VDNKh Park has cast off its old-fashioned, honky-tonk past and become a
modern version of what it once was: a fairground with activities for
literally the whole family, with plenty of exhibitions, lectures, and
classes — care to dance? — for older folks, to dozens of activities for
kids: playgrounds, quests, classes, go-carts, animals of the land and
sea, robots, movies, and much more. When you want a break, sit and enjoy
the park’s three magnificent fountains or stroll among the flower beds.
Safe, thrilling fun
Always fancied yourself as the next Spiderman? Head down to VDNKh’s Sky
Town. Although busy on the weekends and little pricey (1100 rubles for
an adult for 3 hours), the rope park offers a unique experience to
thrill-seeking Muscovites. With three levels of difficulty, there are
plenty of obstacles to traverse from 15 to 40 feet above ground. For
those with a phobia of heights there is an open air cafe which provides
the perfect spot from which to heckle your daredevil friends.
Near Pavilion 27
Pet a goat, be happy
A mini-park within the park, Gorodskaya ferma (City Farm) was designed
by the renowned architectural firm WOWHAUS as an educational space for
children and their parents. There is a vegetable patch for the
green-fingered and several petting zoos with small animals just itching
to be stroked, fawned over and instagrammed. Vending machines with
carrots and biscuits up your chances of making a furry friend. A
playground and a small pond with benches and deck chairs as well as a
small cafe serving sandwiches and refreshments are available when you’ve
had your overdose of cute.
Near pavilion 47
Beat the heat
Bikes are available to rent from the Bosco stand just to the left of the main entrance. Choose from tandem bikes, bikes for children, extra-speedy bikes and more — all in an array of bright and summery colors. Each bike requires a deposit of 3000 rubles and most bikes cost 350 rubles per hour, with discounts on weekdays. No registration is required. Once you’ve handed over this substantial sum (cash only, we’re afraid) the enormous park is your oyster. Get lost down shaded forest paths, stop for an ice-cream if the sun gets too much, admire the pretty pavilion buildings or take a break by one of the park’s many fountains. For a change of pace, you can also rent roller-blades, skateboards, and scooters.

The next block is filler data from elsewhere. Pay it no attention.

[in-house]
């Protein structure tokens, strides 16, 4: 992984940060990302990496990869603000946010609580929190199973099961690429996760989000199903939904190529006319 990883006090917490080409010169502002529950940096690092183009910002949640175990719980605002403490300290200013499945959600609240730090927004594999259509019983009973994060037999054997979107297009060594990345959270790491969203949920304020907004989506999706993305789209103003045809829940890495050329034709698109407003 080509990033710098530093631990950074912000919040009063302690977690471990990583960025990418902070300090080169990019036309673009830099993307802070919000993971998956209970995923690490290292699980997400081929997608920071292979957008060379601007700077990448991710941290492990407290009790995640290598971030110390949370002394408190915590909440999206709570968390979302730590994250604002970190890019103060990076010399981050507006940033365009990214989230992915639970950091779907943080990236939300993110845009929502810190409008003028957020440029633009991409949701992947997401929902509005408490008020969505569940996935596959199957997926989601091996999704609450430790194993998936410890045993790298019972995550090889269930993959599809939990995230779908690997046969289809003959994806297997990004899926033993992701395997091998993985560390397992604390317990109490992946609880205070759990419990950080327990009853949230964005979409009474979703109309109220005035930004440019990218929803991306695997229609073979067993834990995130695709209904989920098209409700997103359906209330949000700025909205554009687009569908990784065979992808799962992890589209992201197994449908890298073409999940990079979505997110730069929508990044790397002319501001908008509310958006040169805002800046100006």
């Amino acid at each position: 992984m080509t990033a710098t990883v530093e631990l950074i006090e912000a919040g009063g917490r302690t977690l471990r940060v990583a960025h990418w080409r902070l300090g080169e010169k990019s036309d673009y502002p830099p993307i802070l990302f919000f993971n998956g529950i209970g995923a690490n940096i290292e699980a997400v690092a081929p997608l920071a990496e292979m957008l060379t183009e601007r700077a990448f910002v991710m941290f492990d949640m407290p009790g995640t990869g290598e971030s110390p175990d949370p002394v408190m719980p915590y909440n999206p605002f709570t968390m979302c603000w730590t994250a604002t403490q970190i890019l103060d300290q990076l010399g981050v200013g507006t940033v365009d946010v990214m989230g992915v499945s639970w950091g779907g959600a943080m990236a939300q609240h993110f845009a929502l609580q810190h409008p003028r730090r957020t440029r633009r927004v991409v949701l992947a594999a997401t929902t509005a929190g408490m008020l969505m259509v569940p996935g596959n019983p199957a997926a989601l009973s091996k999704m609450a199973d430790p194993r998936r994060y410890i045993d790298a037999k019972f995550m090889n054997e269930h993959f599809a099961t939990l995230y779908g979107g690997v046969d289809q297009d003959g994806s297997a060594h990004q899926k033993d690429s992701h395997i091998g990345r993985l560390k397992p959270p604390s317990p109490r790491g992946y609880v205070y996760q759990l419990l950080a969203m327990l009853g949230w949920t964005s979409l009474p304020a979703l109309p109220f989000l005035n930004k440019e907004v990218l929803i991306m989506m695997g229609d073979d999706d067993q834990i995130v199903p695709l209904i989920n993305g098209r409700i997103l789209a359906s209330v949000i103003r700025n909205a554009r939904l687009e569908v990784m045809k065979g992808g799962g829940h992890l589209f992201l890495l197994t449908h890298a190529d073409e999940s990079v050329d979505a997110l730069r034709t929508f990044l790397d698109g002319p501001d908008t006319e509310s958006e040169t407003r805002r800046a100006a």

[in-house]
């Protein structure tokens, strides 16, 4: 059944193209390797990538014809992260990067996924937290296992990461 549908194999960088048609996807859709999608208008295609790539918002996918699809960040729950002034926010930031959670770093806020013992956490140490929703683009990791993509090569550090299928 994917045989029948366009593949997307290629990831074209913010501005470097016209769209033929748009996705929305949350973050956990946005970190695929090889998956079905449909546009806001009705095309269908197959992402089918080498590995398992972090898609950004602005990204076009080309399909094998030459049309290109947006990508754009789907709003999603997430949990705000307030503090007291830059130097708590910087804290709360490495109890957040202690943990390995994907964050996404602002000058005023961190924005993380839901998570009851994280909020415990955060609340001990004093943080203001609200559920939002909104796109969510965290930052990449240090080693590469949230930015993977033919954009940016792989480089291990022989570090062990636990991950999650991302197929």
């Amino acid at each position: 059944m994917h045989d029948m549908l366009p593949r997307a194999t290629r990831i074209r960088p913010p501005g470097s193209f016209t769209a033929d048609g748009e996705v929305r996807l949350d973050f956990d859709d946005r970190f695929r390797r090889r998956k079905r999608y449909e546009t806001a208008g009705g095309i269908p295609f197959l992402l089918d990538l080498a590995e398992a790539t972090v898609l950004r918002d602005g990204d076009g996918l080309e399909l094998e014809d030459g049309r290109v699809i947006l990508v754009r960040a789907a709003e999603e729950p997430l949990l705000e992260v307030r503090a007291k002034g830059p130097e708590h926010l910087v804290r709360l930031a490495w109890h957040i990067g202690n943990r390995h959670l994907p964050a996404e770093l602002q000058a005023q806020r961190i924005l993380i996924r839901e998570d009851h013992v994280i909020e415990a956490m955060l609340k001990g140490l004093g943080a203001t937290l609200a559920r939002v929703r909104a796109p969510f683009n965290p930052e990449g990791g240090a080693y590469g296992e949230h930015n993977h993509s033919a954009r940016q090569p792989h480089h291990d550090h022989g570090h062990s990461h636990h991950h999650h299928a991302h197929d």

360 degree films
Way back in 1959 film makers came up with the idea of shooting a film in the round: attaching six cameras together in a circle and synchronizing the filming process. Over the next few decades they shot almost 20 films, most of which are either lost or need restoration. But a few from the 1960s-1980s — mostly cool, retro travelogues shot around the Volga, Caucasus and Moscow — can be seen on Fridays, Saturdays and Sundays. There are five screenings a day, each about 20 minutes long, costing 150 rubles. You sit in the center as the film plays out on the circular walls around you. Eat your heart out, 360 App.
Put on your creative hat
Park Remyosel (Craft Park) is a new space at VDNKh devoted to creativity. Its territory includes City Farm, Fisherman’s Village, Ceramic Workshop by Dymov and most importantly, Dom Remyosel (Craft House), located in Pavilion 47. Craft House has several workshops, including a cheese-making school, where you can learn how to make Georgian suluguni or feta cheese for 4000 rubles, a flower workshop, a glass making studio and a coffee laboratory.
Space Shuttle Buran
Among the many other wonders of Soviet engineering in VDNKh, make sure you set aside an hour or so to learn about the Soviet space shuttle Buran. Take a tour through the interactive museum which includes a full-scale model of the shuttle and catch a short documentary film about its construction and launch. If you’re lucky, get chosen to fly a simulation of its famous redirected landing. All for just 500 rubles.
Between pavilions 19 and 20
The Green Theater
Something for everyone
Enjoy a show in the open air this summer at the Green Theater. Reopened in 2014 after extensive renovation work, it is now counted among Moscow’s most dazzling concert venues. Whether you're interested in ballet, jazz, or rock and roll, there's sure to be something for you over the summer season. Ticket prices range from 300 to 5,000 rubles depending on the popularity of the show, but there are usually free shows on Sundays.
Between pavilions no.21 and no.22
If you have kids or love sea creatures, don’t miss the Mosquarium —
Russia’s largest and newest aquarium complex. You can see more than
8,000 types of water-living creatures in 80 tanks that go up, over,
under and around you as you walk around. There are hands-on areas and
enough scary sharks to keep everyone thrilled. The aquarium is also home
to walruses, dolphins and orcas. Tickets start from 800 rubles for
entry and 1,500 for a show.